Researchers at Kyoto University have succeeded in producing fertile offspring from sterile mice with chromosome abnormality by using iPS cells, the university said Friday.
The research outcome by the international team was published online by the U.S. magazine Science with the headline "Fertile offspring from sterile sex chromosome trisomic mice."
The team intentionally produced sterile trisomic mice and showed that fibroblasts from the abnormal mice lose the extra sex chromosome during reprogramming to induced pluripotent stem cells, or iPS cells.
The team termed the phenomenon trisomy-biased chromosome loss.
It is vital to have the correct number of chromosomes for normal development and health.
The researchers have successfully produced fertile offspring with a usual pair of sex chromosome by injecting functional sperm originated from the euploid iPS cells into eggs.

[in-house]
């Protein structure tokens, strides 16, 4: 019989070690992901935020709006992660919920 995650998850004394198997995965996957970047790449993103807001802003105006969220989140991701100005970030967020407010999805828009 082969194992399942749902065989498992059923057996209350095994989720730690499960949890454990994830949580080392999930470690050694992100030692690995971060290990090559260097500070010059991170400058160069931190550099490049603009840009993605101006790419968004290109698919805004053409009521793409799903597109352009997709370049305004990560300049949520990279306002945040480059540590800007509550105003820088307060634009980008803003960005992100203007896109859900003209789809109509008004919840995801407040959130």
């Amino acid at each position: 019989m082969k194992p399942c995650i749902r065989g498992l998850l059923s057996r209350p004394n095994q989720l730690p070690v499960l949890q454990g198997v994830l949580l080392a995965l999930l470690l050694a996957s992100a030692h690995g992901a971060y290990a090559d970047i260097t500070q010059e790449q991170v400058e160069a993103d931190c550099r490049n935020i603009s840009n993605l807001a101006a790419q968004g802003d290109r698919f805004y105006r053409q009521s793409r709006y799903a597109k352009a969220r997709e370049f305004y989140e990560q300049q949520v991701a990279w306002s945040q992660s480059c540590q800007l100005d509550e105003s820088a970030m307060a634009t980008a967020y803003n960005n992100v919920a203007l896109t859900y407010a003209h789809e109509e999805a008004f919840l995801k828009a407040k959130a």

"(The finding) could lead to the development of treatment for infertility caused by chromosome or other genetic abnormalities," said Michinori Saito, a professor of the Graduate School of Medicine at Kyoto University and a research team member.
The team also involves James Turner of the Francis Crick Institute in Britain.
Sex chromosome trisomy, associated with infertility, affects 0.1 percent of the human population, according to the research team.